Why University College London (UCL)? It was 1969 and I wanted to see something of life. UCL was in the centre of London and therefore, at the time, the centre of the world as I saw it. I had an amazing time. I discovered food, art, theatre and music of all types (I’ve probably seen every classic rock band of the 1960s and 70s). I also did some work.
I did well and discovered I really did like microbiology and became fascinated by bacterial behaviour – how tiny organisms with no internal organisation could apparently make decisions was amazing. It was also here that I met John, who would eventually become my husband. We were both offered PhD places – his in Physiology, mine in Botany and Microbiology, supervised by David G. Smith – working at opposite end of a corridor running the length of the site at UCL Gower Street.
David was genuinely interested in bacteria of all sorts. He suggested I look at why the enteric bacterium Proteus mirabilis changed from a short rod with a few flagella into a 100 micrometre long multinucleate highly flagellate filament. When put onto an agar surface, they would swarm in rafts for a centimetre or so, then divide back into rods; setting off again a couple of hours later and forming a series of rings over 24 hours as the colony spread over an agar surface. David gave me this problem and then basically let me just get on with it.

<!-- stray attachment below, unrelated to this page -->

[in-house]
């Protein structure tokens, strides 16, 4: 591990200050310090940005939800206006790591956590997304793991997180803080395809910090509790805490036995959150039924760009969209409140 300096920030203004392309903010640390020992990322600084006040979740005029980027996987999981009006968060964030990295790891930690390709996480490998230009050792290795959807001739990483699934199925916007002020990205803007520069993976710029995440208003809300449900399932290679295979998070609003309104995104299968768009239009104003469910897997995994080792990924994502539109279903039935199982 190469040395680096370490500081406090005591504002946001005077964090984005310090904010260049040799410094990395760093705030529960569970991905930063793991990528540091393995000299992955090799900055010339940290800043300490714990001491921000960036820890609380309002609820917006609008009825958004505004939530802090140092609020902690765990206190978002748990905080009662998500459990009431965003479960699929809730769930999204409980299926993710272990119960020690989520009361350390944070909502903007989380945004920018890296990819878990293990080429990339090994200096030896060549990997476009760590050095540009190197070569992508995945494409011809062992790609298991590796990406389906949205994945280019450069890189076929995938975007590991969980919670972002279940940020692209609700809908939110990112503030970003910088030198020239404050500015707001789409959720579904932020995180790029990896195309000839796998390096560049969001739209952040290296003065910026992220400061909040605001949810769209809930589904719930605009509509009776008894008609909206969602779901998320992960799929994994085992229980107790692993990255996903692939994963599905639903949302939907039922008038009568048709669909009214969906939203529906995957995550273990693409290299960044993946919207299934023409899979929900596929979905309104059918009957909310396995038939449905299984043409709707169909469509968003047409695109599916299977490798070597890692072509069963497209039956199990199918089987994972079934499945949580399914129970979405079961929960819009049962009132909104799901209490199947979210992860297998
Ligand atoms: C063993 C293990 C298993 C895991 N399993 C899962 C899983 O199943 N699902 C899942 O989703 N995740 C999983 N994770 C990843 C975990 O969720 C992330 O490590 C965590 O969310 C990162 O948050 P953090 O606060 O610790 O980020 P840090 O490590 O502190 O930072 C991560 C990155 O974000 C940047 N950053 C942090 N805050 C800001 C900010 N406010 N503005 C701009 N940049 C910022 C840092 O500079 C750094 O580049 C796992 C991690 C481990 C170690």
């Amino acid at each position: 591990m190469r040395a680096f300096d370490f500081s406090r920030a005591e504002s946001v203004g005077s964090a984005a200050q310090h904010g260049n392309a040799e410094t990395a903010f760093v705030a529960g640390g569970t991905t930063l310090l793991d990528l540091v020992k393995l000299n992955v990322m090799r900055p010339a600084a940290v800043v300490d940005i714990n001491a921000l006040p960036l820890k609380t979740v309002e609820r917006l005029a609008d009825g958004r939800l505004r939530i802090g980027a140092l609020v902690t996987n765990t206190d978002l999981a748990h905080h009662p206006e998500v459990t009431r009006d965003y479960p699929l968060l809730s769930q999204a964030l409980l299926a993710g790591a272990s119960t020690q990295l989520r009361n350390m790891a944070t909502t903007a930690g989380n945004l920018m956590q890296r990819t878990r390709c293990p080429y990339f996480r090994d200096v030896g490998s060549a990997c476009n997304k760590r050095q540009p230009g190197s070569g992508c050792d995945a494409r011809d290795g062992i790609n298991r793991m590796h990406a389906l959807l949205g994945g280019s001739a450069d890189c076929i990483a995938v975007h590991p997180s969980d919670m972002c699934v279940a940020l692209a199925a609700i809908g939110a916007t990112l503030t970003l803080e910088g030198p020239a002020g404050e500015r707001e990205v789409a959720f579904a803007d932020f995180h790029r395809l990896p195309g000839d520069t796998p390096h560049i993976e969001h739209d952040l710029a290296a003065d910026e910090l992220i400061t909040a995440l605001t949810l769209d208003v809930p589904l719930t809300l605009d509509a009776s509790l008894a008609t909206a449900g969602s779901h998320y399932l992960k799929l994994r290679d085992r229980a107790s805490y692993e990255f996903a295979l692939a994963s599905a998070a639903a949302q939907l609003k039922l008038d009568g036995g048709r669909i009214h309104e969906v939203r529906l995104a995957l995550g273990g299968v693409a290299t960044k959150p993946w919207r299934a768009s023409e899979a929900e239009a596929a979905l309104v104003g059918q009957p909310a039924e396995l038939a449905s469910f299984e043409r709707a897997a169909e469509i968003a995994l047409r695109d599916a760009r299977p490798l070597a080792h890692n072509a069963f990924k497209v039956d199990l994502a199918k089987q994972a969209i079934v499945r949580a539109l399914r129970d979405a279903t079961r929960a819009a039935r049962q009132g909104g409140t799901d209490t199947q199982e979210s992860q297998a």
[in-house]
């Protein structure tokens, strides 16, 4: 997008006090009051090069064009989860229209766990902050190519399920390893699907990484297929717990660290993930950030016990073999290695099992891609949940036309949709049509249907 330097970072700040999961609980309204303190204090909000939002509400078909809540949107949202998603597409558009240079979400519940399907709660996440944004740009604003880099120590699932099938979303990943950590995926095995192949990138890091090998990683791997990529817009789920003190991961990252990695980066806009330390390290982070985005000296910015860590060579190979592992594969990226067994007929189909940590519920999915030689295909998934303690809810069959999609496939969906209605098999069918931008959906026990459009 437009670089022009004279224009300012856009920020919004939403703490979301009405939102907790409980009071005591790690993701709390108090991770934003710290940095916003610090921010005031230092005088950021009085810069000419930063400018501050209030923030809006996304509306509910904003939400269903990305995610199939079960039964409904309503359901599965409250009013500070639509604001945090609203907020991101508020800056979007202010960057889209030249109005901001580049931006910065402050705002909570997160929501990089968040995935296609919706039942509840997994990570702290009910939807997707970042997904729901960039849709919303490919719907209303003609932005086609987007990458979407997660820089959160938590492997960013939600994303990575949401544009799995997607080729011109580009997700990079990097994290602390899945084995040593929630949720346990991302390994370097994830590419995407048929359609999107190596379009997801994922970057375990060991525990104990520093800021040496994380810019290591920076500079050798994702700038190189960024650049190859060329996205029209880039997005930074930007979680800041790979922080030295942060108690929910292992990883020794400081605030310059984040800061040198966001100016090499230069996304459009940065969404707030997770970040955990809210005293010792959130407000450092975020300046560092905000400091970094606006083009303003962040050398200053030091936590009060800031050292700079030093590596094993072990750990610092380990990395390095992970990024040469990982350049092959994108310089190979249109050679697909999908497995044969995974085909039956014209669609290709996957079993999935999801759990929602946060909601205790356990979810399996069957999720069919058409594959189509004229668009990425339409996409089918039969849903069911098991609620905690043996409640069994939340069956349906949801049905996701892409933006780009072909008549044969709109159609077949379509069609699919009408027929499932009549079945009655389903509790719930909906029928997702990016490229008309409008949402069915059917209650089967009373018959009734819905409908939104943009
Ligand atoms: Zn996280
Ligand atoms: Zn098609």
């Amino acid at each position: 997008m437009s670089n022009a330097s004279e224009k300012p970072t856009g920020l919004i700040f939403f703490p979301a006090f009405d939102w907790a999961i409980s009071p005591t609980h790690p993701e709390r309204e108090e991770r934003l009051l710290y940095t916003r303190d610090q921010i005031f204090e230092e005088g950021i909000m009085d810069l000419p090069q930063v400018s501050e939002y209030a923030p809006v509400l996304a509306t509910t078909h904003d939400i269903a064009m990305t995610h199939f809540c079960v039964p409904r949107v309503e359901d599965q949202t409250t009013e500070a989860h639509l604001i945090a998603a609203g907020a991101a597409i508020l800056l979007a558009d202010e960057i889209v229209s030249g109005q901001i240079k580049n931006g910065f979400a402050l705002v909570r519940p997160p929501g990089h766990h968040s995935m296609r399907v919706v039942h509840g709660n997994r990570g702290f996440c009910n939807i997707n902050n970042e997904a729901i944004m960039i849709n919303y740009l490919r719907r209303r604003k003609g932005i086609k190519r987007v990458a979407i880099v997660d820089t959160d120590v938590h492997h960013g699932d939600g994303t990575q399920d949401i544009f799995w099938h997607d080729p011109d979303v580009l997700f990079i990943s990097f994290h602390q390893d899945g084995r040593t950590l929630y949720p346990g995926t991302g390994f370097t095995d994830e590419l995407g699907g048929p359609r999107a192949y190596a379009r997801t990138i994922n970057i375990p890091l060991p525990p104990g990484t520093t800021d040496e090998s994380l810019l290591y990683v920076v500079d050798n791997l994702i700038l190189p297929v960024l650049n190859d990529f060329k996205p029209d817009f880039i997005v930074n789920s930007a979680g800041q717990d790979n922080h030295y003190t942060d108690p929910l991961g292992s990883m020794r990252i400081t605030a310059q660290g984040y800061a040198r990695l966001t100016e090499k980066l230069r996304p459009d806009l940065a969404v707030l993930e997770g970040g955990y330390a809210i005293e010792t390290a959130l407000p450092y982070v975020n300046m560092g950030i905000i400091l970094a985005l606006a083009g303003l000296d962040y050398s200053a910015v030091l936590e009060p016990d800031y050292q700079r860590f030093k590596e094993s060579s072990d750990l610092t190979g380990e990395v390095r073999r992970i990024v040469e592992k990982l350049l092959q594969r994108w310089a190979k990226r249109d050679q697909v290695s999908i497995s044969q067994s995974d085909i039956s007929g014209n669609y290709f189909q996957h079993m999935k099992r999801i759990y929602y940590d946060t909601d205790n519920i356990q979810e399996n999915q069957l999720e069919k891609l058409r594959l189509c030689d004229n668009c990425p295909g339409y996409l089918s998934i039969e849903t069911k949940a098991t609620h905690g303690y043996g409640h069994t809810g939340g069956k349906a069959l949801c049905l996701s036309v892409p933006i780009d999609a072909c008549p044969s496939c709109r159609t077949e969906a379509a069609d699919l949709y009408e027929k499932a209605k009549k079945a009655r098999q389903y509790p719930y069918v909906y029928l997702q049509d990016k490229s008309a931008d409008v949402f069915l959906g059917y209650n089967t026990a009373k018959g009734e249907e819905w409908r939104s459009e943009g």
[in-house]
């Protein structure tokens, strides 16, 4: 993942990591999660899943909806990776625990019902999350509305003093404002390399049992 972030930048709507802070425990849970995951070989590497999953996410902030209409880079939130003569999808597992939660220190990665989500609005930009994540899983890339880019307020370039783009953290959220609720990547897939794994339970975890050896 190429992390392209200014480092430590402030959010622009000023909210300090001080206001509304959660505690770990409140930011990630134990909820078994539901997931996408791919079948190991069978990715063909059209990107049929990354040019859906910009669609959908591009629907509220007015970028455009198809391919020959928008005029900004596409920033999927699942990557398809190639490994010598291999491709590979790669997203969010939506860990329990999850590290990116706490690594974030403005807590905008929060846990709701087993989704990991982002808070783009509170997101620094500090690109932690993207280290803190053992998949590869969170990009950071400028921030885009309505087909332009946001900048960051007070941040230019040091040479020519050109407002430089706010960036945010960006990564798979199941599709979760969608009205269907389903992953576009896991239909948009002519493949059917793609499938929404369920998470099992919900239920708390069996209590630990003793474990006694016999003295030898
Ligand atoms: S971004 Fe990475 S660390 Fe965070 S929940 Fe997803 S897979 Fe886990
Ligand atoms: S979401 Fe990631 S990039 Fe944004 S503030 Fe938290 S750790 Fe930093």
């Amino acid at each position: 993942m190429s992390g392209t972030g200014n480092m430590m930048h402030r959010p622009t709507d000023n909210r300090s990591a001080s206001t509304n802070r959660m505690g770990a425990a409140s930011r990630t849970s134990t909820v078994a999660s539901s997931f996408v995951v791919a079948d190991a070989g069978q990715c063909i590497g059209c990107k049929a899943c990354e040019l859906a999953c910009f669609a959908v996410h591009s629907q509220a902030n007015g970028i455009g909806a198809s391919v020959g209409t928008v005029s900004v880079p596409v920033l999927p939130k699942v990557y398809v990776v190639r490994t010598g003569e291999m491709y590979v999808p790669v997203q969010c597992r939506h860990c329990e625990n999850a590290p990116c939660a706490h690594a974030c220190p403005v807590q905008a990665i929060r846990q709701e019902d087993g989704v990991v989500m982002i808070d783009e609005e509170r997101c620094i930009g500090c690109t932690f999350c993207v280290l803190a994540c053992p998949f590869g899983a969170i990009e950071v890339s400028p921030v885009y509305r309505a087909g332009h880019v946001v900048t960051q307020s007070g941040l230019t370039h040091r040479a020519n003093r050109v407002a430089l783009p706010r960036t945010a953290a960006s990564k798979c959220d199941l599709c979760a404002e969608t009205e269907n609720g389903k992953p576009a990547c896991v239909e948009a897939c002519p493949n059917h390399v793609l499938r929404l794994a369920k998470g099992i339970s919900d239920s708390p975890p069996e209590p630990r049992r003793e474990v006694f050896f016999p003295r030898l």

The other two graduate students in David’s lab worked on different problems, indeed very different species, so we were free to explore. We read papers-in the library- and if there was a new method described, we’d give it a go. These were the days before molecular genetics, genome sequences and so on. Things were cheaper, simpler and, to a large extent, relied on combining observational techniques (such as light and electron microscopy) with biochemistry. Biochemistry usually relied on homogenising litres of bacteria and measuring rates of one chemical changing into another. This, combined with observation of behavioural changes, was put into hypotheses and tested by modifying what you had done before. It was all great fun and I suppose much as science had been done for decades, but after 3 years I had to decide what to do next.